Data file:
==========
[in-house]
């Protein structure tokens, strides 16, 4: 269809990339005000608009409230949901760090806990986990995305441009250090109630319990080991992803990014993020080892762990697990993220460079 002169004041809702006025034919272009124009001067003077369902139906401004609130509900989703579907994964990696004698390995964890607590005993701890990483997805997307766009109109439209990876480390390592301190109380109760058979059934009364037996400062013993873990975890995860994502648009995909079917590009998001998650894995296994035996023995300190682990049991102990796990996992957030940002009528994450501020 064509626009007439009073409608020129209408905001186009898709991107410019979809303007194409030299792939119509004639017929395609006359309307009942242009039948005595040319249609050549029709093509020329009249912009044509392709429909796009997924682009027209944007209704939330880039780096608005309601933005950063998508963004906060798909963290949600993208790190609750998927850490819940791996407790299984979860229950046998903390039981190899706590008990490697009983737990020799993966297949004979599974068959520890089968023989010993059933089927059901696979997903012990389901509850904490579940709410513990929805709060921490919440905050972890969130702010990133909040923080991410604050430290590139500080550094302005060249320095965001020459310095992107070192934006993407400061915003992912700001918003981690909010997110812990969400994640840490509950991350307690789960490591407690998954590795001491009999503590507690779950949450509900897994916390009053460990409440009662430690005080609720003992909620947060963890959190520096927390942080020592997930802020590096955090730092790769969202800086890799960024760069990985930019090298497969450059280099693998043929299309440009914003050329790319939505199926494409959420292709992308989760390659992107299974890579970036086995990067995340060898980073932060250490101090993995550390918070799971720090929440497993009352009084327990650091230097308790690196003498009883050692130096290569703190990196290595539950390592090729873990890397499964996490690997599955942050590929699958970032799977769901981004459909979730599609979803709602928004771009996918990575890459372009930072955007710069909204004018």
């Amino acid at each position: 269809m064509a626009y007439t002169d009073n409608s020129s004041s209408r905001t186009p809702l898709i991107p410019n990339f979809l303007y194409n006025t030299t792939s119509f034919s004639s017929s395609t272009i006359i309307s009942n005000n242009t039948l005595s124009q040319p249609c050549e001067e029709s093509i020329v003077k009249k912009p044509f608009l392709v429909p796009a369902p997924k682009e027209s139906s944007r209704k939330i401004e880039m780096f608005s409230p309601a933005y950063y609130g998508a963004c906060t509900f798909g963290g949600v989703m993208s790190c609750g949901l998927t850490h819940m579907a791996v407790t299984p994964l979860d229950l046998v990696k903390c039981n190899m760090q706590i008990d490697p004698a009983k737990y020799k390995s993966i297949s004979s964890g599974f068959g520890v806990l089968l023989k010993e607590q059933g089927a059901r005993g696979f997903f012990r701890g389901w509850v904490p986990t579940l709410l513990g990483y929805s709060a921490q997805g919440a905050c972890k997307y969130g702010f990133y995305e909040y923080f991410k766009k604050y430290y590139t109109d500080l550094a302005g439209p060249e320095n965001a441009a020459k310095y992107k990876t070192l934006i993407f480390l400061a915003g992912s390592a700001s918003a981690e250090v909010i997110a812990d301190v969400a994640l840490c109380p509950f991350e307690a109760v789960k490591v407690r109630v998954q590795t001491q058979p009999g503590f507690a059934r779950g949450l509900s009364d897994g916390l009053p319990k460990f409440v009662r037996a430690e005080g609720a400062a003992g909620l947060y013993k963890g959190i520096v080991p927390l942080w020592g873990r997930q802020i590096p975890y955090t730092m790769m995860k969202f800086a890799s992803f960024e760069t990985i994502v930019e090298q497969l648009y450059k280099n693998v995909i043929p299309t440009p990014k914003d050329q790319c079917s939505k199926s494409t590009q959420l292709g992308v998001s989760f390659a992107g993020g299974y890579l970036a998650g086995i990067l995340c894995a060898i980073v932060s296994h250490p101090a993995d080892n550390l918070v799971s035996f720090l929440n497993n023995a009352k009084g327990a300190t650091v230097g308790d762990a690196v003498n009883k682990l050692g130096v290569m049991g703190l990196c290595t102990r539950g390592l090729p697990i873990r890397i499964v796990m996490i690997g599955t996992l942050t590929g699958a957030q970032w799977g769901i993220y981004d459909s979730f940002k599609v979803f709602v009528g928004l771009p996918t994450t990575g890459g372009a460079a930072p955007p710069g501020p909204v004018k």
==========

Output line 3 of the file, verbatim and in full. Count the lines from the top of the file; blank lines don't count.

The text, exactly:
């Amino acid at each position: 269809m064509a626009y007439t002169d009073n409608s020129s004041s209408r905001t186009p809702l898709i991107p410019n990339f979809l303007y194409n006025t030299t792939s119509f034919s004639s017929s395609t272009i006359i309307s009942n005000n242009t039948l005595s124009q040319p249609c050549e001067e029709s093509i020329v003077k009249k912009p044509f608009l392709v429909p796009a369902p997924k682009e027209s139906s944007r209704k939330i401004e880039m780096f608005s409230p309601a933005y950063y609130g998508a963004c906060t509900f798909g963290g949600v989703m993208s790190c609750g949901l998927t850490h819940m579907a791996v407790t299984p994964l979860d229950l046998v990696k903390c039981n190899m760090q706590i008990d490697p004698a009983k737990y020799k390995s993966i297949s004979s964890g599974f068959g520890v806990l089968l023989k010993e607590q059933g089927a059901r005993g696979f997903f012990r701890g389901w509850v904490p986990t579940l709410l513990g990483y929805s709060a921490q997805g919440a905050c972890k997307y969130g702010f990133y995305e909040y923080f991410k766009k604050y430290y590139t109109d500080l550094a302005g439209p060249e320095n965001a441009a020459k310095y992107k990876t070192l934006i993407f480390l400061a915003g992912s390592a700001s918003a981690e250090v909010i997110a812990d301190v969400a994640l840490c109380p509950f991350e307690a109760v789960k490591v407690r109630v998954q590795t001491q058979p009999g503590f507690a059934r779950g949450l509900s009364d897994g916390l009053p319990k460990f409440v009662r037996a430690e005080g609720a400062a003992g909620l947060y013993k963890g959190i520096v080991p927390l942080w020592g873990r997930q802020i590096p975890y955090t730092m790769m995860k969202f800086a890799s992803f960024e760069t990985i994502v930019e090298q497969l648009y450059k280099n693998v995909i043929p299309t440009p990014k914003d050329q790319c079917s939505k199926s494409t590009q959420l292709g992308v998001s989760f390659a992107g993020g299974y890579l970036a998650g086995i990067l995340c894995a060898i980073v932060s296994h250490p101090a993995d080892n550390l918070v799971s035996f720090l929440n497993n023995a009352k009084g327990a300190t650091v230097g308790d762990a690196v003498n009883k682990l050692g130096v290569m049991g703190l990196c290595t102990r539950g390592l090729p697990i873990r890397i499964v796990m996490i690997g599955t996992l942050t590929g699958a957030q970032w799977g769901i993220y981004d459909s979730f940002k599609v979803f709602v009528g928004l771009p996918t994450t990575g890459g372009a460079a930072p955007p710069g501020p909204v004018k």